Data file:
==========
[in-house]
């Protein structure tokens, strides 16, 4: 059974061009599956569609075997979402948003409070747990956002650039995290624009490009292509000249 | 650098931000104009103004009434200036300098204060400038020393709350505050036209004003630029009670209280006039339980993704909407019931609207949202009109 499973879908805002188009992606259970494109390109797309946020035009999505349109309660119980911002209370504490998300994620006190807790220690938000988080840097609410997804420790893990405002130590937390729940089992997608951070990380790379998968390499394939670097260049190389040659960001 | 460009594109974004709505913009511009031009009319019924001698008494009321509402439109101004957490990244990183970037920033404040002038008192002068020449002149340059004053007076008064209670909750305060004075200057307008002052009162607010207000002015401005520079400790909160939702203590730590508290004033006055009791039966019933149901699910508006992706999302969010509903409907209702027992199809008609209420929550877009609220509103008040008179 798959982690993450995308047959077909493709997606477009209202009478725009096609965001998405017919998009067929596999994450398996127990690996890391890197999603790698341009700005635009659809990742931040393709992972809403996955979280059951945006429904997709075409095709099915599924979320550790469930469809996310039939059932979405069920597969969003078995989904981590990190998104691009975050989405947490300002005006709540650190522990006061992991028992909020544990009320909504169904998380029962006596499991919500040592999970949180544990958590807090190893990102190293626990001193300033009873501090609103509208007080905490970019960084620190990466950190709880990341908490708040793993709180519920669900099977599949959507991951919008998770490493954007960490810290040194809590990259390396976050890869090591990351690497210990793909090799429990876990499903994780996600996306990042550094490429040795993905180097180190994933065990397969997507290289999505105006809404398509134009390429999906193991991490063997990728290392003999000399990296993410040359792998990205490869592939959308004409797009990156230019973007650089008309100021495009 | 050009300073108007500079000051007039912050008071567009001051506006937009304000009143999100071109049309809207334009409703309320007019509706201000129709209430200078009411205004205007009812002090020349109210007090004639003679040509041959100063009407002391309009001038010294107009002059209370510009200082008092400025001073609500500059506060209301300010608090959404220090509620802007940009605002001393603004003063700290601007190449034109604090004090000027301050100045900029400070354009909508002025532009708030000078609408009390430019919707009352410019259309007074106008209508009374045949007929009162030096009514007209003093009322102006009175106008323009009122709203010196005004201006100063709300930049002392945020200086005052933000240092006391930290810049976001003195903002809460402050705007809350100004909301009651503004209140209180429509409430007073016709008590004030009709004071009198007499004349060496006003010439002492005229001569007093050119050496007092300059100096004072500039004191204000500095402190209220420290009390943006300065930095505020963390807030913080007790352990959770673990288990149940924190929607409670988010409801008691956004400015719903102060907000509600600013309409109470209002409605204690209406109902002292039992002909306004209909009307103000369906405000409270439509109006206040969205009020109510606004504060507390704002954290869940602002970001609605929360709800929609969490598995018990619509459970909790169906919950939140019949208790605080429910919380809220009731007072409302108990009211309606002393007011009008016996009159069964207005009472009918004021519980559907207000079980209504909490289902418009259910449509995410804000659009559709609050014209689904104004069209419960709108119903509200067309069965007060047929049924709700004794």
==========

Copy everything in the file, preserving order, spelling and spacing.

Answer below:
[in-house]
């Protein structure tokens, strides 16, 4: 059974061009599956569609075997979402948003409070747990956002650039995290624009490009292509000249 | 650098931000104009103004009434200036300098204060400038020393709350505050036209004003630029009670209280006039339980993704909407019931609207949202009109 499973879908805002188009992606259970494109390109797309946020035009999505349109309660119980911002209370504490998300994620006190807790220690938000988080840097609410997804420790893990405002130590937390729940089992997608951070990380790379998968390499394939670097260049190389040659960001 | 460009594109974004709505913009511009031009009319019924001698008494009321509402439109101004957490990244990183970037920033404040002038008192002068020449002149340059004053007076008064209670909750305060004075200057307008002052009162607010207000002015401005520079400790909160939702203590730590508290004033006055009791039966019933149901699910508006992706999302969010509903409907209702027992199809008609209420929550877009609220509103008040008179 798959982690993450995308047959077909493709997606477009209202009478725009096609965001998405017919998009067929596999994450398996127990690996890391890197999603790698341009700005635009659809990742931040393709992972809403996955979280059951945006429904997709075409095709099915599924979320550790469930469809996310039939059932979405069920597969969003078995989904981590990190998104691009975050989405947490300002005006709540650190522990006061992991028992909020544990009320909504169904998380029962006596499991919500040592999970949180544990958590807090190893990102190293626990001193300033009873501090609103509208007080905490970019960084620190990466950190709880990341908490708040793993709180519920669900099977599949959507991951919008998770490493954007960490810290040194809590990259390396976050890869090591990351690497210990793909090799429990876990499903994780996600996306990042550094490429040795993905180097180190994933065990397969997507290289999505105006809404398509134009390429999906193991991490063997990728290392003999000399990296993410040359792998990205490869592939959308004409797009990156230019973007650089008309100021495009 | 050009300073108007500079000051007039912050008071567009001051506006937009304000009143999100071109049309809207334009409703309320007019509706201000129709209430200078009411205004205007009812002090020349109210007090004639003679040509041959100063009407002391309009001038010294107009002059209370510009200082008092400025001073609500500059506060209301300010608090959404220090509620802007940009605002001393603004003063700290601007190449034109604090004090000027301050100045900029400070354009909508002025532009708030000078609408009390430019919707009352410019259309007074106008209508009374045949007929009162030096009514007209003093009322102006009175106008323009009122709203010196005004201006100063709300930049002392945020200086005052933000240092006391930290810049976001003195903002809460402050705007809350100004909301009651503004209140209180429509409430007073016709008590004030009709004071009198007499004349060496006003010439002492005229001569007093050119050496007092300059100096004072500039004191204000500095402190209220420290009390943006300065930095505020963390807030913080007790352990959770673990288990149940924190929607409670988010409801008691956004400015719903102060907000509600600013309409109470209002409605204690209406109902002292039992002909306004209909009307103000369906405000409270439509109006206040969205009020109510606004504060507390704002954290869940602002970001609605929360709800929609969490598995018990619509459970909790169906919950939140019949208790605080429910919380809220009731007072409302108990009211309606002393007011009008016996009159069964207005009472009918004021519980559907207000079980209504909490289902418009259910449509995410804000659009559709609050014209689904104004069209419960709108119903509200067309069965007060047929049924709700004794």